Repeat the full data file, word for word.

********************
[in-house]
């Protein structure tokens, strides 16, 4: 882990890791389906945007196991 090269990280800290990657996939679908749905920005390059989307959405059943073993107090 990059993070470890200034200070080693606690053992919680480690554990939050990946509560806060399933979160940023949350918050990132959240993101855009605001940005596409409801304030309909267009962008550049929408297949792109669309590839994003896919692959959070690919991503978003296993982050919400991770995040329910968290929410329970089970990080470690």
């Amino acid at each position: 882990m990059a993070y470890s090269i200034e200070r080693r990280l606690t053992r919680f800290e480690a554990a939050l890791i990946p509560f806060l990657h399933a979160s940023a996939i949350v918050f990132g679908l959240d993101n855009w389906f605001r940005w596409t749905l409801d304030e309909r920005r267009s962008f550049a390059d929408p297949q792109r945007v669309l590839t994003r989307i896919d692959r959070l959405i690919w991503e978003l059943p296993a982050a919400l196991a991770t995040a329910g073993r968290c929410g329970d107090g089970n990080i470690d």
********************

[in-house]
């Protein structure tokens, strides 16, 4: 882990890791389906945007196991 090269990280800290990657996939679908749905920005390059989307959405059943073993107090 990059993070470890200034200070080693606690053992919680480690554990939050990946509560806060399933979160940023949350918050990132959240993101855009605001940005596409409801304030309909267009962008550049929408297949792109669309590839994003896919692959959070690919991503978003296993982050919400991770995040329910968290929410329970089970990080470690």
């Amino acid at each position: 882990m990059a993070y470890s090269i200034e200070r080693r990280l606690t053992r919680f800290e480690a554990a939050l890791i990946p509560f806060l990657h399933a979160s940023a996939i949350v918050f990132g679908l959240d993101n855009w389906f605001r940005w596409t749905l409801d304030e309909r920005r267009s962008f550049a390059d929408p297949q792109r945007v669309l590839t994003r989307i896919d692959r959070l959405i690919w991503e978003l059943p296993a982050a919400l196991a991770t995040a329910g073993r968290c929410g329970d107090g089970n990080i470690d």